Virginia Beach, Virginia
“Please run. We need you to save our country. Please.”
A man pleads with Virginia governor Glenn Youngkin, referring to speculation that Youngkin may jump into the 2024 GOP presidential primary — and that Republican donors are encouraging him to do so.
Youngkin responds, with a laugh: “I’m busy.”
The governor is, indeed, quite busy.
It is late August and he has just finished up one of his “Parents Matter” listening sessions, this one in Virginia Beach. Youngkin has been traveling the Commonwealth and hearing directly from parents to fulfill one of his biggest 2021 campaign promises: protecting the rights of parents from government overreach in matters concerning their children.
Parents groups mobilized during that election to great effect. Covid-related school closures and the intrusion of divisive gender and racial politics into the classroom made parents a crucial and energized part of the coalition that elected Youngkin.
Since then, the Republican governor has introduced new statewide policies that require parents to be notified when their children request social gender transitions in school, when their children are exposed to sexually explicit material and, within twenty-four hours, when their kids are subjected to bullying. Students are also required to use facilities and join sports teams consistent with their biological sex. He has dedicated $30 million in state funds to address pandemic learning loss.
Beyond education, Youngkin signed a bill forcing pornography websites to verify the age of their users; rather than implement systems for doing so, the porn sites opted to no longer operate in Virginia.
The “Parents Matter” events are more than just rallies for the governor. As Youngkin listens to attendees share their experiences with their children and the public education system, he has his head down as he takes vigorous notes. These chats will help inform his priorities for the next Virginia legislative session.
“They’ve been very consistent across the state where parents have been concerned about learning loss, and we heard today that there are some parents who feel very, very prepared to deal with learning loss and others who don’t,” Youngkin tells me after the event. “And so this is a place that we’re going to work very constructively across the aisle in order to address quickly the need to provide extra resources for students. I also see consistently this concern about the role of social media and behavioral health with regards to their children.”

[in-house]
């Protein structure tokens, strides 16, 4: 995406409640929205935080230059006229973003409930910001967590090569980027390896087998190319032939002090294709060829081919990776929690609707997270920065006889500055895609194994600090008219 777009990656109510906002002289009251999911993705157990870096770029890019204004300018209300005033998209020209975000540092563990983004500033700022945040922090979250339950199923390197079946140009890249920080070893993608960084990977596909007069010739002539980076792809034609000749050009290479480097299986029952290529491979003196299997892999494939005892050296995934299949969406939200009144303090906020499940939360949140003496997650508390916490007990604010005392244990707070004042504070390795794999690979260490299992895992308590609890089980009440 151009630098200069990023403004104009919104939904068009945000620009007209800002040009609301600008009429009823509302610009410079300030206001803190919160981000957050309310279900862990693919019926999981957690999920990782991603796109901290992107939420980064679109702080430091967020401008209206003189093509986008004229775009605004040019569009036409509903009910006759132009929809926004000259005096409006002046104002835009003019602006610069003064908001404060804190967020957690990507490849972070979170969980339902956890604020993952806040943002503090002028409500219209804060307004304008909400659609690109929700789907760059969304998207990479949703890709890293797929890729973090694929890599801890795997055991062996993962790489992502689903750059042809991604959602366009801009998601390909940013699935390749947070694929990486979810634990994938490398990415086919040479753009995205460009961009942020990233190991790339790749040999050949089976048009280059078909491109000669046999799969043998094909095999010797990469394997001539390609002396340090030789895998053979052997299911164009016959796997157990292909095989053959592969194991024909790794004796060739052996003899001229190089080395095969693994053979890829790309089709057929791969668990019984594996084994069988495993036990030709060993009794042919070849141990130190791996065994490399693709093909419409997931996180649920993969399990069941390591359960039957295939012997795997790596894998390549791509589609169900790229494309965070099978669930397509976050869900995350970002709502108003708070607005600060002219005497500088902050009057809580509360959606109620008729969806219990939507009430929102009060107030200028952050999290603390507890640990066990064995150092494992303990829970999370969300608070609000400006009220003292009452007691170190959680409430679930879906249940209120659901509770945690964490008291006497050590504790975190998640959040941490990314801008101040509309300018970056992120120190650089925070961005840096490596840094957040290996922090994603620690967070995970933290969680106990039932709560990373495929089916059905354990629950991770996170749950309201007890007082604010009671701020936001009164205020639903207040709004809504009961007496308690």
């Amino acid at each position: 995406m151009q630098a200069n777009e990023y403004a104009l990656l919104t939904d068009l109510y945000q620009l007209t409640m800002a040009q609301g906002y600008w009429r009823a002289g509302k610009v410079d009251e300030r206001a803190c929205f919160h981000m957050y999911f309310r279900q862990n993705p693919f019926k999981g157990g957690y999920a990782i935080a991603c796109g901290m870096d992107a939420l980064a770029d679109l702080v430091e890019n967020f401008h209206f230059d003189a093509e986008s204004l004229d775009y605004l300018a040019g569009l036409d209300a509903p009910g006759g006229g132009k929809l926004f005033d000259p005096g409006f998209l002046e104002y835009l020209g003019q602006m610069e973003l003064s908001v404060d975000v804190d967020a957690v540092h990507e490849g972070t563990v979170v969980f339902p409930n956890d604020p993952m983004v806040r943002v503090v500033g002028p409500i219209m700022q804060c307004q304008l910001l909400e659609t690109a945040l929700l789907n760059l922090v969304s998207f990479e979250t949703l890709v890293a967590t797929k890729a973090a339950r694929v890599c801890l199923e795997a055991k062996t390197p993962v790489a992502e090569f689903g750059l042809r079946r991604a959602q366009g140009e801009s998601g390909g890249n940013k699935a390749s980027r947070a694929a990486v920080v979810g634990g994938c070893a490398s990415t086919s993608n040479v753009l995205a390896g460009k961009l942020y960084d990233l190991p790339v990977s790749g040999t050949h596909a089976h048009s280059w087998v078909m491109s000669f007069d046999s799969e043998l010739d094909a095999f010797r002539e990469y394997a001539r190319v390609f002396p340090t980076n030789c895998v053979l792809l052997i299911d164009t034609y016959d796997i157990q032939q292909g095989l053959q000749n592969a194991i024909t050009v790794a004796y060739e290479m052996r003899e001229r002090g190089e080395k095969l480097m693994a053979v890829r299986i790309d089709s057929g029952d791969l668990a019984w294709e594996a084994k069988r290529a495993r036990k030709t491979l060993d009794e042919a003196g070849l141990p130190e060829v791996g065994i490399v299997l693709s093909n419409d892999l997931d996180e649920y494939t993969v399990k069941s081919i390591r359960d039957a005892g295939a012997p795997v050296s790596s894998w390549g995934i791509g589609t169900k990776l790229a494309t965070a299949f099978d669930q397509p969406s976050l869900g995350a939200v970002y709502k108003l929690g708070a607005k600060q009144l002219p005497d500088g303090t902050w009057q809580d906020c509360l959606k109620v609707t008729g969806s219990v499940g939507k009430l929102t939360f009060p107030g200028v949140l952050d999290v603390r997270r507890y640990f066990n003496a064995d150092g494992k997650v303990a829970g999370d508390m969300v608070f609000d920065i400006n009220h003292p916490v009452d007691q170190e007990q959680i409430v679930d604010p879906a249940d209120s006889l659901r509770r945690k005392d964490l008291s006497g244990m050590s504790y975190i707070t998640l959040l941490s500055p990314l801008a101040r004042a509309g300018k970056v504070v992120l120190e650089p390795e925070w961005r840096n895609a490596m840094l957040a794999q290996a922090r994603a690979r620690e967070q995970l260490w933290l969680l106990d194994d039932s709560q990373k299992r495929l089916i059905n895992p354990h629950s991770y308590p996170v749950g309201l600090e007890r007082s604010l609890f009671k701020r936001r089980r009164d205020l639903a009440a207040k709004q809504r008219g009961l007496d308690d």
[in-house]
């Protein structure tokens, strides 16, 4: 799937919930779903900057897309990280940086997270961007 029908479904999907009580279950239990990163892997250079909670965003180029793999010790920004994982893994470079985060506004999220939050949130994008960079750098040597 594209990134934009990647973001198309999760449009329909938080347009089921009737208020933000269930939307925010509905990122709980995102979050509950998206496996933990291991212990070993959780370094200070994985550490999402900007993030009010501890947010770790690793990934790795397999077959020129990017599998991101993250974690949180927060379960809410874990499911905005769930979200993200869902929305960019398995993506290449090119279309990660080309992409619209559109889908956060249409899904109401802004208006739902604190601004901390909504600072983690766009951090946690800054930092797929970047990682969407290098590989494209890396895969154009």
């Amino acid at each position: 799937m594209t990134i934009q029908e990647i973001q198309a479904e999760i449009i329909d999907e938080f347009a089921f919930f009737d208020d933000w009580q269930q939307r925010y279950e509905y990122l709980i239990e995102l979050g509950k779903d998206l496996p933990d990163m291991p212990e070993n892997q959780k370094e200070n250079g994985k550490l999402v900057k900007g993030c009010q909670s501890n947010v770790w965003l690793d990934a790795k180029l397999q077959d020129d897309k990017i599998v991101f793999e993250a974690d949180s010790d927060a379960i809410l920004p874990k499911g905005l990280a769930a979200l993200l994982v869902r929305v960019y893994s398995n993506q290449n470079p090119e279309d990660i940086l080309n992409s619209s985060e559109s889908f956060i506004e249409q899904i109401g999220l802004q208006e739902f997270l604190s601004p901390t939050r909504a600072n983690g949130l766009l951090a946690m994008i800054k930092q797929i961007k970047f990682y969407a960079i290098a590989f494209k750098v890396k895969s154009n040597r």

The social media issue is one that Youngkin asserts is “not political” and one that he is “hugely frustrated” he has been unable to work productively on with Virginia Democrats.
“Our bill last year that was going to require parental permission to open a social media account for minors was blocked by Senate Democrats,” he said. “I think they should pass that. I do not believe that social media companies should be harvesting the data of our minors.”
That’s where Youngkin’s other big objective comes in: doing everything he can to help remove the roadblock to parts of his agenda created by the Democratic majority in the State Senate. The governor is working to keep control of the Virginia House of Delegates and take back the Senate in state elections this November. Republicans currently have a four-seat majority in the House of Delegates and are at a four-seat deficit in the Senate. If Youngkin is successful, it would be the first time in ten years that Republicans had the “trifecta” and could push through their legislative priorities unencumbered by partisan spats.
“I do believe that given the way that I think we’ve been performing as a state, we’ll have a real chance of winning these elections,” Youngkin said. “But I’ll still work across the aisle with folks, even if we have control of both the House and the Senate.”